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Designing The World Of Jumper
For Doug Liman, establishing the complexity of JUMPER’s characters and the veracity of Jumping motion itself was just the start. Next, he would focus on creating a completely enveloping, trans-national world for JUMPER that would be at once based in reality yet filled with the fantastic possibilities of humans who can manipulate the space-time fabric to go anywhere, any time.

From the start, the filmmakers knew the production would be a major logistical challenge – since it literally jumps around the world. But Liman had done so before, with the globe-hopping espionage thriller The Bourne Identity, and knew that part of the key to making the story feel dynamically alive would be using authentic locations. Thus it was that the production itself leapt from Toronto to Rome, from Tokyo to New York, Mexico and Ann Arbor, with a second unit filming in London, Paris and Egypt.

“We went all over the world in order to make this movie feel and be real,” says Simon Kinberg. “What’s so great about the idea of being a teleporter is that you can go anywhere in the blink of an eye and we decided early on that it was important to have our characters interact in cities and places in the world that people recognize. We certainly created a lot of visual effects and computer-generated images to enhance the action, but the real magic of the film comes from the true locations.”

Kinberg also notes that these authentic locations will be seen in ways they haven’t been seen before. “We’re not doing the National Geographic or guidebook version of a world tour,” he points out. “This is a power version of the world tour – it’s about total wish fulfillment, about being 25 years-old and what you would do if you believed you had no limits or consequences.”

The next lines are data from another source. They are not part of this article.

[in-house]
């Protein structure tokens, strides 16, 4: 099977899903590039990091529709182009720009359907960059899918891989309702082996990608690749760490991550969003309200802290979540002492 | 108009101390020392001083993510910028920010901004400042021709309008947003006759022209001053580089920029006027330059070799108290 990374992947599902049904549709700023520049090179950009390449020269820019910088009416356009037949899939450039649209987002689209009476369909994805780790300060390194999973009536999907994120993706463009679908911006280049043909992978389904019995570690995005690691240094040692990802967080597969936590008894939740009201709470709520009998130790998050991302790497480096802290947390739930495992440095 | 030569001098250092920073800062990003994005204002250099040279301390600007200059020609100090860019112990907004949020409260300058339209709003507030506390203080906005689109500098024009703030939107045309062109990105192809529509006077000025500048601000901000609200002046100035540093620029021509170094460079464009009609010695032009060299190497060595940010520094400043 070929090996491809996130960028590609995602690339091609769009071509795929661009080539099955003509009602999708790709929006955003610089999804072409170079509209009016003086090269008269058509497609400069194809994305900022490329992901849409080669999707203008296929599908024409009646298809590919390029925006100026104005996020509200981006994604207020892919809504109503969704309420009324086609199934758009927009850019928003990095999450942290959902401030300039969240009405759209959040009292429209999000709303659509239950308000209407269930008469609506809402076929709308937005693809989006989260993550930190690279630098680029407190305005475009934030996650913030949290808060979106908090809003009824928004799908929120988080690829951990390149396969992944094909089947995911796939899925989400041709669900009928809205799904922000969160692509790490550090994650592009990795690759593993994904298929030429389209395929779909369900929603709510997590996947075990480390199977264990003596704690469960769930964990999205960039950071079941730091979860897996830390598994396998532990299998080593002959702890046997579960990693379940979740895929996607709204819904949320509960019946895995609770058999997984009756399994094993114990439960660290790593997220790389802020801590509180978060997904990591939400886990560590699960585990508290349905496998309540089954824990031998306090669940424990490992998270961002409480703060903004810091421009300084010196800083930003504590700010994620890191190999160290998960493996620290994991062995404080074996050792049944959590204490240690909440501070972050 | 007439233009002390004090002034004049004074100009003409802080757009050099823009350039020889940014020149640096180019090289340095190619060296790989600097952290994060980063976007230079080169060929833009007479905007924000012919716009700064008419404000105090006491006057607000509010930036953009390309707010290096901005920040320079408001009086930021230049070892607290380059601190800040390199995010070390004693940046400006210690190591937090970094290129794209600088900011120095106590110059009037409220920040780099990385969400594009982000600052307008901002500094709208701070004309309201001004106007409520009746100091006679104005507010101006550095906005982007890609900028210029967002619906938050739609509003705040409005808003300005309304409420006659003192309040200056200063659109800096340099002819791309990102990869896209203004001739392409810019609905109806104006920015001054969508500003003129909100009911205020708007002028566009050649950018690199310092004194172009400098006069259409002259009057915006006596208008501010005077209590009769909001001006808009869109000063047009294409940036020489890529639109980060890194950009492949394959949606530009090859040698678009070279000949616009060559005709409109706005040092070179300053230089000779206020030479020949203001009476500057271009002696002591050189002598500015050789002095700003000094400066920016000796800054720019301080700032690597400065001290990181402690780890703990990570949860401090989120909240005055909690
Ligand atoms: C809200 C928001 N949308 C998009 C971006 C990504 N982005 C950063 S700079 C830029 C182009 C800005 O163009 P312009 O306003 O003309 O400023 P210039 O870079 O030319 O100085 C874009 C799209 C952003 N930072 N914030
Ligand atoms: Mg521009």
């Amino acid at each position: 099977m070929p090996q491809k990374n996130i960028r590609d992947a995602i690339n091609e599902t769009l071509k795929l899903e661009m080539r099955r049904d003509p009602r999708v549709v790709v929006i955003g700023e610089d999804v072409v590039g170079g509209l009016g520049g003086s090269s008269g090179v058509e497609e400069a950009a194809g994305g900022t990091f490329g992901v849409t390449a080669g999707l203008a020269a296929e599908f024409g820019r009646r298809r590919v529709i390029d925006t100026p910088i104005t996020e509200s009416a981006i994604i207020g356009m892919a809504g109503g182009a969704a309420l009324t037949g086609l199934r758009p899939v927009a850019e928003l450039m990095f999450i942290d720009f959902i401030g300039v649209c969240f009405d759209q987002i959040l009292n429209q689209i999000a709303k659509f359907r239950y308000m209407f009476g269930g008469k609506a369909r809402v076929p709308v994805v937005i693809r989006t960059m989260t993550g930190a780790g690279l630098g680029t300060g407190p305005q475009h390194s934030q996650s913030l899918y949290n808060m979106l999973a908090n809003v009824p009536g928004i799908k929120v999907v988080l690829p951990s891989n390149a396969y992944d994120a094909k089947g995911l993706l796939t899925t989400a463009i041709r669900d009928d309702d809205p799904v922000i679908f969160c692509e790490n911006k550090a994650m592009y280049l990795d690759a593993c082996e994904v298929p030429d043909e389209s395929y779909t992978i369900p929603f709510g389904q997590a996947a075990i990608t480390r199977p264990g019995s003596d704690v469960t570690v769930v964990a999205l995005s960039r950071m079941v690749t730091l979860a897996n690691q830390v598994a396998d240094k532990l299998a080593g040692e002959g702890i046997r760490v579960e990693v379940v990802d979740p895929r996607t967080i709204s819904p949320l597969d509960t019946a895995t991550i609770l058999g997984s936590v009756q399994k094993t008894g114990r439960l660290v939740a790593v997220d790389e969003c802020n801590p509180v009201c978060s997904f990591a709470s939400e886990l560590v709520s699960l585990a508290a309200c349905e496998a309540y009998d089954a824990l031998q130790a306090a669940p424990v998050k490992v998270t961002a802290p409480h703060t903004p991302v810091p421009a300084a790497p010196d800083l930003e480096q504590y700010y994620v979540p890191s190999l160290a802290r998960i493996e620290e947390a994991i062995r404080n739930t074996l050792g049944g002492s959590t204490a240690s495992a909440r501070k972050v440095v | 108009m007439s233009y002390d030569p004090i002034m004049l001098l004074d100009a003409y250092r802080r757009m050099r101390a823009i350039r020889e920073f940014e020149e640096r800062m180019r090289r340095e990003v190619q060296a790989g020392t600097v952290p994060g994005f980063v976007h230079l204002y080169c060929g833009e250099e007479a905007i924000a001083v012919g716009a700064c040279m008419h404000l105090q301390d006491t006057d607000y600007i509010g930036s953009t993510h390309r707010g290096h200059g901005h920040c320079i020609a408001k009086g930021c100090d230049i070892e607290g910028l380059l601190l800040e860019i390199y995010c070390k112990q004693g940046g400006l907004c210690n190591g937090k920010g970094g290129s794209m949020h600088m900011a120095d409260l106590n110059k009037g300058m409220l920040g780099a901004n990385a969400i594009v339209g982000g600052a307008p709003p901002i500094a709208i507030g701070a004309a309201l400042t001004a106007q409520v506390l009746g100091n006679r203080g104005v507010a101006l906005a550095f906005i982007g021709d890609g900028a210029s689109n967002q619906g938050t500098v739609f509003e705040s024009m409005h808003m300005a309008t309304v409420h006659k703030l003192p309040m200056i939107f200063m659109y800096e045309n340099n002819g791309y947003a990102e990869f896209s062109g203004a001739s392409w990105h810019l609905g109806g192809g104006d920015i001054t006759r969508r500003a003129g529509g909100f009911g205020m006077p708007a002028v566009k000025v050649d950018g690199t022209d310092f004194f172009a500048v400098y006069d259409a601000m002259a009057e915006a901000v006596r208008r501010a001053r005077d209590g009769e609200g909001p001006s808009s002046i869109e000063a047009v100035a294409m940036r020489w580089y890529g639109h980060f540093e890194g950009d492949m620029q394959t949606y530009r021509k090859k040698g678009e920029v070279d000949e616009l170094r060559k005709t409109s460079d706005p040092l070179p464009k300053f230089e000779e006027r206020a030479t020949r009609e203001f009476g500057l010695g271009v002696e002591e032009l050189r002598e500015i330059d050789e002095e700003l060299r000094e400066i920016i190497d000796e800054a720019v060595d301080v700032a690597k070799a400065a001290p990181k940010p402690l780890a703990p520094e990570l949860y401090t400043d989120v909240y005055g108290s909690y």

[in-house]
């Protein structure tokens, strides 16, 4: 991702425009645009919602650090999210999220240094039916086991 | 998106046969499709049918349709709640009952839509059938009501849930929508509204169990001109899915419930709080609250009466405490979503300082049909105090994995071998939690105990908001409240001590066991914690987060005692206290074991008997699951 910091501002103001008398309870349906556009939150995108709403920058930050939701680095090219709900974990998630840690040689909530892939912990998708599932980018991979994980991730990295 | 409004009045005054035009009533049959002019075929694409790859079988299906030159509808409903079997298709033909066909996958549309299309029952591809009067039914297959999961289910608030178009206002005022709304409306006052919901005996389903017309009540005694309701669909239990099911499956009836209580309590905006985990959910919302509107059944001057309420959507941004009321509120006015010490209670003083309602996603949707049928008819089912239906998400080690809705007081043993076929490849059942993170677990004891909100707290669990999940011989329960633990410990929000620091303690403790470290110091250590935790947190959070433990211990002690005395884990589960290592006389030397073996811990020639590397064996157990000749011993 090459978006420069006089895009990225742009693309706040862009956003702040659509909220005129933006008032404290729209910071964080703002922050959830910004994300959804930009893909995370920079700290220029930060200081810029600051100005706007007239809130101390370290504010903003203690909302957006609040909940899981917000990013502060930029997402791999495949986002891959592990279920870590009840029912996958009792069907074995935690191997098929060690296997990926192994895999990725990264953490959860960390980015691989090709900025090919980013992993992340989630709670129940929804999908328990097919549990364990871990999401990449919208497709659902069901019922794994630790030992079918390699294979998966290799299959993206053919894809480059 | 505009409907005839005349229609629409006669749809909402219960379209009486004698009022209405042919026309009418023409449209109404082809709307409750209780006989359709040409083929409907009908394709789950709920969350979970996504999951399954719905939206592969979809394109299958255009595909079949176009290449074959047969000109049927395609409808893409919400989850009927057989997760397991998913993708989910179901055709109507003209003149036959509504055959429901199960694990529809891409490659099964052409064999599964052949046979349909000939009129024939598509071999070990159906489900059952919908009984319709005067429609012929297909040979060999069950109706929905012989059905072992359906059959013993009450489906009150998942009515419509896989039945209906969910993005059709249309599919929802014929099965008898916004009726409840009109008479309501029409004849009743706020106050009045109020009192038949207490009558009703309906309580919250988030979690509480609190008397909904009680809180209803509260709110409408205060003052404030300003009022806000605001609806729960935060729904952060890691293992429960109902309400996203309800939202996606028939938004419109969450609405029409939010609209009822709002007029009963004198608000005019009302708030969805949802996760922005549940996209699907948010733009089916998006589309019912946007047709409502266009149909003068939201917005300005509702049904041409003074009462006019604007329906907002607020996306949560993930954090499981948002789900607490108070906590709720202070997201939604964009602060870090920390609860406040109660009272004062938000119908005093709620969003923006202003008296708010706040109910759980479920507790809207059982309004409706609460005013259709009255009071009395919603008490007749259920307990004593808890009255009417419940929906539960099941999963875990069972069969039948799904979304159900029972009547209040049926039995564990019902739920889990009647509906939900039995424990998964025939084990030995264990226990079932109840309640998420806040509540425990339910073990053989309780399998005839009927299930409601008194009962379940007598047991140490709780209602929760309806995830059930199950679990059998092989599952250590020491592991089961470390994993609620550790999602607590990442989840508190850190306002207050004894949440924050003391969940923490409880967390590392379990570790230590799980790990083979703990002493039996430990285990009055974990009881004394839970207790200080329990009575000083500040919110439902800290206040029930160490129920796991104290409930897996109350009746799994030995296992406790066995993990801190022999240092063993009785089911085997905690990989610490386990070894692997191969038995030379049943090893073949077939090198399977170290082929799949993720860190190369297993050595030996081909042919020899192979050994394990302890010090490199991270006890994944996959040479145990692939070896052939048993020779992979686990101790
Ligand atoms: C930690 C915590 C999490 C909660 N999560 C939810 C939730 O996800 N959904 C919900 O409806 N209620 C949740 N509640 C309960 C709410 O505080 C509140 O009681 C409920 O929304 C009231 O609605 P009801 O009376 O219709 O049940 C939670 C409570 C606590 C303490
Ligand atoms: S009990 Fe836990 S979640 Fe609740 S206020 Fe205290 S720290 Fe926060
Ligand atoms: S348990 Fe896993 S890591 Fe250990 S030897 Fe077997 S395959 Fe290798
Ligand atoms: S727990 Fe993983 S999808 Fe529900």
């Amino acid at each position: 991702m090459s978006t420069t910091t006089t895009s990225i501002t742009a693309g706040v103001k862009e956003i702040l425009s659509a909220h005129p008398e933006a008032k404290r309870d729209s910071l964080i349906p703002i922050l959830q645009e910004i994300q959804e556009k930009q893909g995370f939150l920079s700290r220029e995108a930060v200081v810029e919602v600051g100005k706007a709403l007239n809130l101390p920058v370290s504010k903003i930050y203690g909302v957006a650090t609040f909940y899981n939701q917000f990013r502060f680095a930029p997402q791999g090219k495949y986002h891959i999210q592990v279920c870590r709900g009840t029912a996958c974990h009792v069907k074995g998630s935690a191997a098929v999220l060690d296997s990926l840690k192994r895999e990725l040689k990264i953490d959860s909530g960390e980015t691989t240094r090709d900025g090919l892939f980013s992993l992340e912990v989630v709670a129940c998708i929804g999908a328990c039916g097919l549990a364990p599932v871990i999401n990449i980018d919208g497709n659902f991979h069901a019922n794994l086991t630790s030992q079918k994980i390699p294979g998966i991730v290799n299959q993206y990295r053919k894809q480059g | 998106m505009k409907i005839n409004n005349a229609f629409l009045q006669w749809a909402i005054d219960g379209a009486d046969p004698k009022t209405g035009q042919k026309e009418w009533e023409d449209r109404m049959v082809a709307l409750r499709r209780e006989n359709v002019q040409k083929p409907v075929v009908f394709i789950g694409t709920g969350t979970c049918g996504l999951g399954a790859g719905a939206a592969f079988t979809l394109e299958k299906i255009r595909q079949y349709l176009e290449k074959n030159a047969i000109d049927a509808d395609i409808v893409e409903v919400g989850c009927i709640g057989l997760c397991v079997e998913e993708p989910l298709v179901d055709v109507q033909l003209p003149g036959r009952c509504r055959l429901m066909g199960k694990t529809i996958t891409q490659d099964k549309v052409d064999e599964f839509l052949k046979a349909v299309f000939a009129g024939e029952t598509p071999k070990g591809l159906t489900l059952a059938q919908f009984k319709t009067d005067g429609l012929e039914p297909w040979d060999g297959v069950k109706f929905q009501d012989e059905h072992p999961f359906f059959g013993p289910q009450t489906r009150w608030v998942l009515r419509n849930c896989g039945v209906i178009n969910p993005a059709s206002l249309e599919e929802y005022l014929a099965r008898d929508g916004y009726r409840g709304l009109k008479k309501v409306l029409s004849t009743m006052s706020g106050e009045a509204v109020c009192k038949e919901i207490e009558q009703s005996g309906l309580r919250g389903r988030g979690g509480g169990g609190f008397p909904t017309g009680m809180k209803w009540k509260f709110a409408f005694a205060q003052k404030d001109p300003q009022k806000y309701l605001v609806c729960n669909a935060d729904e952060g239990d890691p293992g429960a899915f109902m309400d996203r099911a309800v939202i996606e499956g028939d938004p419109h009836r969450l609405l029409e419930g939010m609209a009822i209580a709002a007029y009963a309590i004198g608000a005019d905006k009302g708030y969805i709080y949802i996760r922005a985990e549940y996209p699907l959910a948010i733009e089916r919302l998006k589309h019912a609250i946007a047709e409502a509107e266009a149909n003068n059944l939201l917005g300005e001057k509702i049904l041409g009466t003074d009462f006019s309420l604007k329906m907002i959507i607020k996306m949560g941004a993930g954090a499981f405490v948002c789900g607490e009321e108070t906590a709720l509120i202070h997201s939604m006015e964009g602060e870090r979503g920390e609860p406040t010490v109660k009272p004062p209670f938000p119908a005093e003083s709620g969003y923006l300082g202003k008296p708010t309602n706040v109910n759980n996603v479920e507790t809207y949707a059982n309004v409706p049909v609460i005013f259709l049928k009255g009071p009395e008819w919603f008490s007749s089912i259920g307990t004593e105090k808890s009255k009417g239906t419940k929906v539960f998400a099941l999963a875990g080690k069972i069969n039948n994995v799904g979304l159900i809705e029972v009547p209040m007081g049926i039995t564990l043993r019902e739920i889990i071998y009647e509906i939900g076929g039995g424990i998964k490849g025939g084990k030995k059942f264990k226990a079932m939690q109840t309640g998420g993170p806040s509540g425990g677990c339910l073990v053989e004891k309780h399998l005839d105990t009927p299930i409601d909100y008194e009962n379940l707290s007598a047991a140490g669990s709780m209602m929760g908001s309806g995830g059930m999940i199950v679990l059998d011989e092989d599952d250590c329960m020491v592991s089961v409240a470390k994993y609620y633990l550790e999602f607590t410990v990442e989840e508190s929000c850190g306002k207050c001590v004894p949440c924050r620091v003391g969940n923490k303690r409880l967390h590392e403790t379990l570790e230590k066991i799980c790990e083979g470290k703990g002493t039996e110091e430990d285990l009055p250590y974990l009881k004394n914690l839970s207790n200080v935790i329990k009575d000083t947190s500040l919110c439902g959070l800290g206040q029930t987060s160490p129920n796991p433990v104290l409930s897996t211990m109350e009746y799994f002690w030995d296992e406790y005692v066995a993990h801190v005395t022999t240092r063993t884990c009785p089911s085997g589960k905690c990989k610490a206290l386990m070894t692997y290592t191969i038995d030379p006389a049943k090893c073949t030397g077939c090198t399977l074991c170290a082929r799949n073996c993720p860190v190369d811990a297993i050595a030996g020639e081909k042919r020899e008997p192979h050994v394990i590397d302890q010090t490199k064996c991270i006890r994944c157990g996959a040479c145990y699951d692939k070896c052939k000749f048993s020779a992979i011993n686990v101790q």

To create this real but dream-laden world, Liman surrounded himself with a crack team of technical artists to bring his fluid and ever-changing vision to life. He brought in cinematographer Barry Peterson, who’d brought a joyful kinetic quality to the action-comedy of Starsky & Hutch. Also, very early on, he began working closely with production designer Oliver Scholl, whose work has often been about bringing original worlds to life on screen. He recently served as the production designer on The Time Machine, was a conceptual designer on Stargate and did illustrations for Batman Forever.

Scholl couldn’t have been more excited than to tackle a project like JUMPER. “I’m a total science fiction fan, so being asked to do a movie about teleportation was a gift, because the possibilities are endless,” says Scholl. “I thought to myself, I’m going to have a lot of fun.”

Although Scholl would be working in many amazing historical locations, he also would have to replicate those same locations on soundstage sets, in order to play with their physics to accommodate the Jumpers. “For example, we needed to use a lot of foam walls to rig the stunts, but obviously you can’t do that in a place like the Colloseum!” he notes. “So a lot of the initial work was determining what locations we would go to and what we would have to build.”

The scenes in the Colosseum were originally written to take place in the Pantheon and it was Scholl’s idea to move them into the 2,000 year-old, iconic amphitheatre in the center of Rome that once housed the gory spectacle of gladiator battles with hungry lions. The notion of this building where the memory of sweat, blood and fear is still embedded in the very walls appealed to everyone’s vision for the film – but it seemed like a pipe dream. Everyone knew the Italian government hadn’t opened the doors of the precious monument to any motion picture crews, l


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